Talk:Amateur radio frequency allocations

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Replacement plan[edit]

The plan for this page is to replace the comparable section found at Amateur radio#Band_plans_and_frequency_allocations. The main article is far beyond Wikipedia guidelines for article length. --N5UWY/9 - plaws 20:27, 8 November 2005 (UTC)

Here's what I put over at Talk:Amateur radio:

OK, it's done. Now we need to flesh out the new article. Ideally, it would look at ITU allocations by region, then representative national allocations, and finally national society bandplans. --N5UWY/9 - plaws 21:27, 8 November 2005 (UTC)

--N5UWY/9 - plaws 01:51, 9 November 2005 (UTC)

  • I put a little more order into the information on this page (the former paragraph at the bottom was really just an non-bulleted list). Wish I had time to do more! VA7AJJ --Andrewjuren 21:47, 11 January 2006 (UTC)

Band plan for all 3 regions[edit]

FCC Part 97 subpart D (97.301) lists the bandplans for all three regions as a nice table. The first and third columns of that table are substantially similar to what is here already. Would it be a good idea to link to that (done), or just copy it here? --ssd 13:04, 2 January 2006 (UTC)

The regions[edit]

I don't know if dividing this list up by ITU regions is a good idea... I've kinda watched this article for a while and I haven't seen anything added to regions 1 and 3. Just links to get info elsewhere. I suggest we just eliminate the grouping by ITU regions altogether. I would rather see a list of all bands allocated to amateurs anywhere and listed with their widest frequency ranges allocated anywhere. Most of these bands link to their own articles now, As it stands now this article is 100% US-centric, and doesn't provide much info. Before I do something crazy, what are your opinions on this? Anonym1ty 17:47, 24 May 2006 (UTC)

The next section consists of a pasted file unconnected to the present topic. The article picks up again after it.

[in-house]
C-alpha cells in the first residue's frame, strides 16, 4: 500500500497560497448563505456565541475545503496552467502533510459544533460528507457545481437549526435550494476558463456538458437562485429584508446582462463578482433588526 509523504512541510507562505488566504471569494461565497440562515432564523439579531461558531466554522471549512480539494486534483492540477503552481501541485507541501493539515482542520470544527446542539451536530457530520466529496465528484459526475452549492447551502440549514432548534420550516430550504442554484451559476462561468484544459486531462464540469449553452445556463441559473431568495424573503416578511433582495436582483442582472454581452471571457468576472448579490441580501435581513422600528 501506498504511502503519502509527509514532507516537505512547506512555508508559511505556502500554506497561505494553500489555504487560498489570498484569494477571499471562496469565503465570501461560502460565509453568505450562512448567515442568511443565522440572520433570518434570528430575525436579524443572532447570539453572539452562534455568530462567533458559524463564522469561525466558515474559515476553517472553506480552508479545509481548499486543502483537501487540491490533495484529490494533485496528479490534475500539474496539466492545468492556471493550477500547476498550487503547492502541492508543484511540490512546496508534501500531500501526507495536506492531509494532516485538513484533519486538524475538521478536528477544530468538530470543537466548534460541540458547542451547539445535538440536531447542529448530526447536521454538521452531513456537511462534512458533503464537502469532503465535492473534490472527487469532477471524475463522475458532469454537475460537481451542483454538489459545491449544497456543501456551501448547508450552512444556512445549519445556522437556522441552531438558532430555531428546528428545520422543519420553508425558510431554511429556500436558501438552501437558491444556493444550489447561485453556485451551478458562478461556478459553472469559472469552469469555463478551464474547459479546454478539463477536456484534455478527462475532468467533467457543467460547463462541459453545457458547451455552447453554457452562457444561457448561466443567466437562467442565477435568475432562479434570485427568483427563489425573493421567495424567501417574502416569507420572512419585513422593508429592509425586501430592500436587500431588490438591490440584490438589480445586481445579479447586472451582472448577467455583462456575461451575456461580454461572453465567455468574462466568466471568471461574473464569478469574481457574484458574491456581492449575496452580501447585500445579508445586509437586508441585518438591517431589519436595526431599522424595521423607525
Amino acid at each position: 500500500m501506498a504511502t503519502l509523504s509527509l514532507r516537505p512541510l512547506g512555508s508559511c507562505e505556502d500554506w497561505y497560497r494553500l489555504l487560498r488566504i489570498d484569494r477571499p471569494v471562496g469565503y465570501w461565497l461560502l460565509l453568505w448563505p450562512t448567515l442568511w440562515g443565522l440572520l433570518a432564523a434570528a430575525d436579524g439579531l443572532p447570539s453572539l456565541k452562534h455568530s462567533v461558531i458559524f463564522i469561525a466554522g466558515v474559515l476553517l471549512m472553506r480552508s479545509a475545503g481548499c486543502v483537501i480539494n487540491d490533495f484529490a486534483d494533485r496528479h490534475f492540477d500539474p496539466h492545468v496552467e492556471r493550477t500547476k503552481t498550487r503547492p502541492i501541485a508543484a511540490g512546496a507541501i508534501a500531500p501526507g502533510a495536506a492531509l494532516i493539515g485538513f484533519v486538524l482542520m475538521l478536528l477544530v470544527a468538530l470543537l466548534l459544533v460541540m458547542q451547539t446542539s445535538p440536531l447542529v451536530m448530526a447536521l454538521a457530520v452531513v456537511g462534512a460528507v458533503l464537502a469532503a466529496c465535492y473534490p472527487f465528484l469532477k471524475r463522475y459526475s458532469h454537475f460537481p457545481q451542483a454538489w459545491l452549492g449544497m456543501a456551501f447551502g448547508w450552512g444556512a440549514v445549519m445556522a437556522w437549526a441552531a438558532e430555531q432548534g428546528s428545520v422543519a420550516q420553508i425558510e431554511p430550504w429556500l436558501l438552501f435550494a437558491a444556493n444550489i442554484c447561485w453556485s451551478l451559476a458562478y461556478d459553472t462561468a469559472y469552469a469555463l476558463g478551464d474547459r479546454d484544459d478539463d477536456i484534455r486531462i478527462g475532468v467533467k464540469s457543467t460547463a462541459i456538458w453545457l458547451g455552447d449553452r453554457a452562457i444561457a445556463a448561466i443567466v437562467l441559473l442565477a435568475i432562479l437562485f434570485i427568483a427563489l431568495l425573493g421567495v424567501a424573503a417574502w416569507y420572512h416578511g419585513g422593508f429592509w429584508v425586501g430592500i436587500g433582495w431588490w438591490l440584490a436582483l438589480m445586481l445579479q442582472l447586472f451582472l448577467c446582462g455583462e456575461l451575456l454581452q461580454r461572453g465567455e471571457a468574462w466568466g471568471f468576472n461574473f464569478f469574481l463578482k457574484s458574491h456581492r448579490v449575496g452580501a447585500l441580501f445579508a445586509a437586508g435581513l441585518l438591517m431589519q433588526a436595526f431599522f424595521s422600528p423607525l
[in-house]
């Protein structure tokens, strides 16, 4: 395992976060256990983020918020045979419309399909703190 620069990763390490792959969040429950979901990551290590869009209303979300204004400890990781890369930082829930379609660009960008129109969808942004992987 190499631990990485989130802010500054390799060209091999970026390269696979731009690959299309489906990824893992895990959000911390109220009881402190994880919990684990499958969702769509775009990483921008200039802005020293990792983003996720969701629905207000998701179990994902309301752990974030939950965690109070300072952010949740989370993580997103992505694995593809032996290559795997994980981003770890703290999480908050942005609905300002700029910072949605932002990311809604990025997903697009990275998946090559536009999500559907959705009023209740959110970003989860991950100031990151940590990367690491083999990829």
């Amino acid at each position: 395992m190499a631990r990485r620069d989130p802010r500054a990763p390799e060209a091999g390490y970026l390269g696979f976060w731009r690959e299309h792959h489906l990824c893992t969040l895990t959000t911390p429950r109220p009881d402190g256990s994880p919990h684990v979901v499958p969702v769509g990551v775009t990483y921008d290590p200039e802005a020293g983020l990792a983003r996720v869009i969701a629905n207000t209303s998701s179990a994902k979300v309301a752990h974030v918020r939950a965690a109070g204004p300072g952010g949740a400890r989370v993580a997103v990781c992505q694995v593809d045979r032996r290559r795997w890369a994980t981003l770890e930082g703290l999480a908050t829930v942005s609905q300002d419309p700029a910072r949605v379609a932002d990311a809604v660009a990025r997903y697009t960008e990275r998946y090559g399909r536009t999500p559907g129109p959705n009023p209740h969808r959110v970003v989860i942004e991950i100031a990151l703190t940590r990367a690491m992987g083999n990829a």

I think the regions are fine. It's US-centric because no one from outside the US has contributed. By organizing it by region, the attempt has been made to globalize it. Unfortunately, no one from outside Region 2 appears to have made the effort to contribute! --N5UWY/9 - plaws 16:05, 26 May 2006 (UTC)
Well I (G3YMC) have just found this series of pages. It is incredibly US-centric!. Rather better would be a straight list of amateur bands here with wiki links to detailed ones for each one. I will attempt to expand some of the band pages but it will take time.Dsergeant 20:07, 8 September 2006 (UTC)
I would be happy to add the listings for the other regions, and create at least generic allocation tables for them. I know I would like to have the charts as a reference, especially when DXing. It's always nice to know where the other fellow is allowed to operate! I'd really appreciate it if someone could point me to some authoritative sources for the information. Thanks! - Joe Shupienis, W3BC 19:49, 16 December 2006 (UTC)

On a related topic, it occurs to me that there is a major difference between the frequencies allocated and the bandplans for those allocations. Hypothetically, several countries might allocate 160m from 1.8 to 2.0 MHz; however one country may split the band into phone and CW, another may split at a different frequency, based on emissions bandwidth, while a third may not split it at all and rely on its amateurs to abide by the region's (or that country's -- or the ARRL's[!]) bandplan!

Now what I've done so far in R1 is the R1 bandplan, with a country extension for UK on 60 m. But if were to follow this "rule" in R2, then the US regulated splits make the chart very cumbersome. Perhaps the best course is to make a "rule" that more than two additional lines or three bands per country gets the country its own chart.

If I were to show the frequencies allocated by region, the chart would be very simple: three boxes, end to end, but no info of any import. So I made the choice to superimpose each region's bandplan over the end-to-end bar. This poses a problem for those nations which don't folow their region's bandplan, eg: the US classwise distribution.